Circuit Q&A: Which Films From Cannes Are You Most Excited About?

© La Pointe courte © 1994 Agnès Varda and her children - Montage & design: Flore Maquin

The Mother of the French New Wave, Agnes Varda was at Cannes in spirit this year, honored with a touching tribute. The festival memorialized the pioneering French filmmaker who passed away this year in its official poster, showing a still of Varda peering at the sea through the eyes of a camera. The Festival de Cannes, one of the most important events for filmmakers, actors, critics, and cinephiles everywhere, tends to pave the way for the year in film ahead. It’s an event known for audiences giving standing ovations, and storming out of the theatre, in equal measure.

Cannes serves up haute couteur looks on the red carpet, while also maintaining a precedent that essentially bars Netflix films from being in contention. According to French law, a film must have had a theatrical release and then wait to be selected for a streaming service for 90 days, in order to play at Cannes. This rift played out last year in regards to Alfonso Cuaron’s neorealist tour de force, “Roma.”

The festival, which wrapped on May 25, gave opportunities for relative newcomers to shine, recognizing Florence Pugh (“Midsommar”) and Francois Civil (“The Wolf’s Call”) with Chopard Trophy Awards. It also publicized some controversial blunders, like Quentin Tarantino’s comments in response to criticism of his latest film, who “rejected” a journalist’s “hypothesis” that he didn’t give Academy Award-nominee Margot Robbie enough dialogue in “Once Upon a Time in Hollywood.” This year’s festival was largely celebrated for its efforts to showcase work from up-and-coming independent filmmakers while ushering in the return of well-known auteurs. Below, you’ll find a roundup of some of the buzziest films at Cannes this year:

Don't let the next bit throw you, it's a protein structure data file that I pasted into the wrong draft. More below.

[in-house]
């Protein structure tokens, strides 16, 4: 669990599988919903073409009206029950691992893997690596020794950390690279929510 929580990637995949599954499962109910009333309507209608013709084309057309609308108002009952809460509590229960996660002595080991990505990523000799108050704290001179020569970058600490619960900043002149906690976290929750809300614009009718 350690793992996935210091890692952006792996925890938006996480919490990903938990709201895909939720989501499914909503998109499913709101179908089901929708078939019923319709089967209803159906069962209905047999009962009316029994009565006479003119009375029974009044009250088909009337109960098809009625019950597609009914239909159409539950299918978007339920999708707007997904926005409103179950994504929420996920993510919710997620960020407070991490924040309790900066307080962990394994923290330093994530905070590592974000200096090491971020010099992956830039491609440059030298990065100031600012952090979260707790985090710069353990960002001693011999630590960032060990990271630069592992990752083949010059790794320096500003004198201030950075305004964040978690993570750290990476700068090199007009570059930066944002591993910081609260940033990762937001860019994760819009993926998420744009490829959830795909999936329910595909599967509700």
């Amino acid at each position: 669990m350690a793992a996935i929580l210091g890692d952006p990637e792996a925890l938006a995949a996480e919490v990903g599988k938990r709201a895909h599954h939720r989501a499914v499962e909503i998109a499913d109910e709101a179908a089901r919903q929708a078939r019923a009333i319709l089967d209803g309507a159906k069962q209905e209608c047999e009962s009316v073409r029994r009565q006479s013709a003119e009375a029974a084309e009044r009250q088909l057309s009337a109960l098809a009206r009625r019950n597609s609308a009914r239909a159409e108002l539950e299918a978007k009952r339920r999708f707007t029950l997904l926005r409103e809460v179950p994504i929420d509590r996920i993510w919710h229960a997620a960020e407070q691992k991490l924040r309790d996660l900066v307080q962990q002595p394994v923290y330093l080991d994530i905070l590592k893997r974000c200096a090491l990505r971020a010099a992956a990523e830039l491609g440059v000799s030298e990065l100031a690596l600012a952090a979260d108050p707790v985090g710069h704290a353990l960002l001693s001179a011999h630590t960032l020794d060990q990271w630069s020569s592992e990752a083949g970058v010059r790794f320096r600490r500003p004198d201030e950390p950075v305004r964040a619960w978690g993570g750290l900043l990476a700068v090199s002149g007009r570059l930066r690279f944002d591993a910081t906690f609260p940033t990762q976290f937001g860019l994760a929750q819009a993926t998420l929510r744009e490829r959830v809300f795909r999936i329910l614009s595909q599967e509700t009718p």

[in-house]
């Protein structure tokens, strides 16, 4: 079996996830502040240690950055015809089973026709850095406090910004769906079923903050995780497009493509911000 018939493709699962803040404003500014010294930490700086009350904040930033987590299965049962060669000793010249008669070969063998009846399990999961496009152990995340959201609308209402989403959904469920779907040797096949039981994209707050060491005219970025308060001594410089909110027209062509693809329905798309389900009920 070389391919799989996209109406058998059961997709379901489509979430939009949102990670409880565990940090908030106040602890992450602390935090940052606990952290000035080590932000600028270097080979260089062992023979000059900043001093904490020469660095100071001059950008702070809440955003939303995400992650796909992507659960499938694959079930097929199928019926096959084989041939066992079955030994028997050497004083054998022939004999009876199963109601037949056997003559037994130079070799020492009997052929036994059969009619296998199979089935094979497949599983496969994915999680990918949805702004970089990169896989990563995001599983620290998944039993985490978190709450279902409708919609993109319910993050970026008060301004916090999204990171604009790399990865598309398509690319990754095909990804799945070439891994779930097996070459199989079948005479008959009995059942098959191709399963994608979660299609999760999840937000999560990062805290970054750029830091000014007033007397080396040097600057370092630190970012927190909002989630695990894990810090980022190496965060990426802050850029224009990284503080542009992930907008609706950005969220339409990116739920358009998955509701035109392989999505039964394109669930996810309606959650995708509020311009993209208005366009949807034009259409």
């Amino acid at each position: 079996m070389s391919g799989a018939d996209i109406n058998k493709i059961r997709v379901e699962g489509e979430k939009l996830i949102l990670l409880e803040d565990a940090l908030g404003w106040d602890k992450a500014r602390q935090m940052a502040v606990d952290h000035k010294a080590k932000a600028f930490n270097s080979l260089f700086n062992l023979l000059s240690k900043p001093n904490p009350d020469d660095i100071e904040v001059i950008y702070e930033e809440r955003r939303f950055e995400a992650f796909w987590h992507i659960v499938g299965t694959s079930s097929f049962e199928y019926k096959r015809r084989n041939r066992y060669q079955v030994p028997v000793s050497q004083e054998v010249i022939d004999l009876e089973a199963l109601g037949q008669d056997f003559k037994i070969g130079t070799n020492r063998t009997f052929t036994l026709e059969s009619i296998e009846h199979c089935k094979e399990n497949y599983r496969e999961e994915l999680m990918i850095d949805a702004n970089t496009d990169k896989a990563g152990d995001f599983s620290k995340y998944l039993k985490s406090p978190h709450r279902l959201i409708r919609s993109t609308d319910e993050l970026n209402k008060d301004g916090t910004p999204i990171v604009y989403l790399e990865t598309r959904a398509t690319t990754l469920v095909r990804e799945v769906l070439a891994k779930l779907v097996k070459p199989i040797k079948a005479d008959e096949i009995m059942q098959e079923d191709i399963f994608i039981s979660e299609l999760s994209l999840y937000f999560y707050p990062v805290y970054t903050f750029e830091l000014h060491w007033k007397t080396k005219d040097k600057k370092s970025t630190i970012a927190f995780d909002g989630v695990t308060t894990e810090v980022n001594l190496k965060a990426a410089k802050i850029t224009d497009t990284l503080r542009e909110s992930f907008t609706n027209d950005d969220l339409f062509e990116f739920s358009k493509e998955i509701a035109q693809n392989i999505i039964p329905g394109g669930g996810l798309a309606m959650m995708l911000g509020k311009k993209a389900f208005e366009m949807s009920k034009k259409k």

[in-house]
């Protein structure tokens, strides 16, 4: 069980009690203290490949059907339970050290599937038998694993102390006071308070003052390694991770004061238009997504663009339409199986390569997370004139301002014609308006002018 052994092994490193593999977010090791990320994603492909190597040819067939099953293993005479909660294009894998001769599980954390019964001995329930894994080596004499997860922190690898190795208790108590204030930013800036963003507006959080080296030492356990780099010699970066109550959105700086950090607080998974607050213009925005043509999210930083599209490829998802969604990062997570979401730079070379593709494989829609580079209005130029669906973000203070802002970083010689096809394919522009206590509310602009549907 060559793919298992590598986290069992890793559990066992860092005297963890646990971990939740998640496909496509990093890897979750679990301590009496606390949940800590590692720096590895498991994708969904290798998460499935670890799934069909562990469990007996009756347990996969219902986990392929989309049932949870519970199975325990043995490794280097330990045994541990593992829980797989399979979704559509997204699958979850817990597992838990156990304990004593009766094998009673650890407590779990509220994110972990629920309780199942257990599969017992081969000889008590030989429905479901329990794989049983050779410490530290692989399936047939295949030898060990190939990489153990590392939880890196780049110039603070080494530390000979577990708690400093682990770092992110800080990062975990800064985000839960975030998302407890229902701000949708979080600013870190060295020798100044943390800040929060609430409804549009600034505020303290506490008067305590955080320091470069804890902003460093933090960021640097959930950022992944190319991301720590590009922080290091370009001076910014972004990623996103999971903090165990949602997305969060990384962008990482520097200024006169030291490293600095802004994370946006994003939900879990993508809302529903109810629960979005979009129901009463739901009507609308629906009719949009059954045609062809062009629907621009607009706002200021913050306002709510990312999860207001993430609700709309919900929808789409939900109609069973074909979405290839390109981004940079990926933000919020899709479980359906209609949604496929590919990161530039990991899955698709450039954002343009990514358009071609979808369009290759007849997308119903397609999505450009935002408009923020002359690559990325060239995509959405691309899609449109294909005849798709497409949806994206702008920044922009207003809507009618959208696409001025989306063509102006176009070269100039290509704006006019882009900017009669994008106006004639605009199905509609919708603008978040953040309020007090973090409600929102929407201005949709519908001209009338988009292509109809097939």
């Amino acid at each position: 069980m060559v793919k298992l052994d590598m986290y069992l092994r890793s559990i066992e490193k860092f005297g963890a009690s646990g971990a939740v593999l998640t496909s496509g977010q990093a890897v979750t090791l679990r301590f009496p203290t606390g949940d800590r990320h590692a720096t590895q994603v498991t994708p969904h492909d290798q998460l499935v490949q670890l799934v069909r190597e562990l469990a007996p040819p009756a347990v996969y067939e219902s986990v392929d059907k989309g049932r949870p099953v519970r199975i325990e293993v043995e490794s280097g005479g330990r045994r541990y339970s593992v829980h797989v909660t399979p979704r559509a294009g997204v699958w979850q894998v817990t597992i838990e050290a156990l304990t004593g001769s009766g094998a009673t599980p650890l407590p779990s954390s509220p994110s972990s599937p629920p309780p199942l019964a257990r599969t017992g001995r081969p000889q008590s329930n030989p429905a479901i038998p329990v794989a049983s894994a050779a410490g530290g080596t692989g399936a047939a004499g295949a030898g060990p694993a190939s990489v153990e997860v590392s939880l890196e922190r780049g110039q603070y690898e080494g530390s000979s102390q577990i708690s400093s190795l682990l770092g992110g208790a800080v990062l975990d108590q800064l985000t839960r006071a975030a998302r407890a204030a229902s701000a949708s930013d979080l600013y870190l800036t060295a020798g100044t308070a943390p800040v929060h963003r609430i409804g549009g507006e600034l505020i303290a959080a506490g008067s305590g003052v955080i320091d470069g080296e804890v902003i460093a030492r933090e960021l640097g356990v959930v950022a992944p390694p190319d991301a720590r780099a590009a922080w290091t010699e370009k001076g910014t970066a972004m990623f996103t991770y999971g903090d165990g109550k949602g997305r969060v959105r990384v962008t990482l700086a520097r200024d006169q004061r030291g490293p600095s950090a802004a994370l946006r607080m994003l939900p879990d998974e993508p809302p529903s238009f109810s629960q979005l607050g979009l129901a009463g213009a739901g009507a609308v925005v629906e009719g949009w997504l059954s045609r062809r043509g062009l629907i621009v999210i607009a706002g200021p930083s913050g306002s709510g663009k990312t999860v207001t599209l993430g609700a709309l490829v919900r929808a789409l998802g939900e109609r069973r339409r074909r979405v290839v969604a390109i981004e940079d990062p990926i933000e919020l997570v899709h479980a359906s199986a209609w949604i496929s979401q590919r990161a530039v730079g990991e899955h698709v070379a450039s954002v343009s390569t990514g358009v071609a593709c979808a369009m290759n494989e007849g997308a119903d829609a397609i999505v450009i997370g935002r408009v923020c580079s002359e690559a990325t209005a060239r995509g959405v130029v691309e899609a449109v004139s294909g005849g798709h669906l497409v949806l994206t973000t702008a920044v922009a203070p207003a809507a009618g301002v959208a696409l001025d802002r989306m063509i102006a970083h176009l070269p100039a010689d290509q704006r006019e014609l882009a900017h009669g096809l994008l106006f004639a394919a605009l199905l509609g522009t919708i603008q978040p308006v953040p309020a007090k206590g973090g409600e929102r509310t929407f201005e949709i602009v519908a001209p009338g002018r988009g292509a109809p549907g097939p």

“Parasite,” directed by Bon Joon-ho

Boon Joon-ho previously directed such meticulous films as “Okja” and “Snowpiercer,” and now he has won the Palme D’Or, Cannes’ top prize for his latest film, the first Korean director to ever win the award. The “Parasite” is a sharp satire about a man who fakes his credentials to win a job tutoring for a wealthy family in order to provide for his own. The film won over the Cannes jury, with the decision to award the tragicomedy the Palme d’Or unanimous.  

“The Lighthouse,” directed by Robert Eggers

From the director of “The Witch” comes a sensuous New England Gothic thriller. The film stars Willem Dafoe as a lighthouse keeper, and Robert Pattinson as the lighthouse keeper-in-training. Shot in a somber black-and-white, the horror film is a moody spectacle set in Maine, captivating audiences at Cannes about isolation and confinement. This A24 vehicle is surely set to make an impact at the box office.

“Once Upon a Time in Hollywood,” Directed by Quentin Tarantino

The much-anticipated, if expectedly controversial, new film from Quentin Tarantino is an homage to the Golden Age of Hollywood. The movie centers on the story of a washed-up actor named Rick Dalton (Leonardo DiCaprio) and his stunt double and friend Cliff Booth (Brad Pitt) as they try to rebuild their careers. The year is the tumultuous 1969. Dalton’s neighbors are none other than Sharon Tate (Margot Robbie) and husband Roman Polanski (Rafal Zawierucha).

“A Hidden Life,” Directed by Terrence Malick

The Palme d’Or-winning Terrence Malick is back at Cannes with a film inspired by a true story centering on the life of a conscientious objector in World War II. Austrian Franz Jagerstatter (August Diehl) is living on a quiet farm with his wife and children. Despite the local priest’s suggestions, he holds firm to his conscientious objector beliefs, even with the fatal consequences. Pope Benedict XVI named the real Jagerstatter a martyr.

“Sorry We Missed You,” Directed by Ken Loach

Ricky (Kris Hitchen) and Abby (Debbie Honeywood) are a married couple from Newcastle struggling to make ends meet on zero-hour contracts. This superbly compassionate and humanistic film, directed by Ken Loach, received great acclaim. Many viewers and critics were captivated by strength of the performances and the profound, if devastating, honesty of the film.

“Portrait of a Lady on Fire,” Directed by Celine Sciamma

The gorgeous historical drama was the first film directed by a woman to ever win the Queer Palm. Sciamma also won Best Screenplay at the festival. “Portrait of a Lady on Fire” depicts the story of a young 18th century painter named Marianne (Noemie Merlant) who is commissioned to paint a marriage portrait for Heloise (Adele Haenel). Marianne knows that Heloise has often refused to sit for many such portraits, and in so doing, she disguises herself as a maid in order to gain her trust. As a result, a romance kindles between them.

Which Films Are You Looking Forward to Seeing? Let us Know in the Comments Below!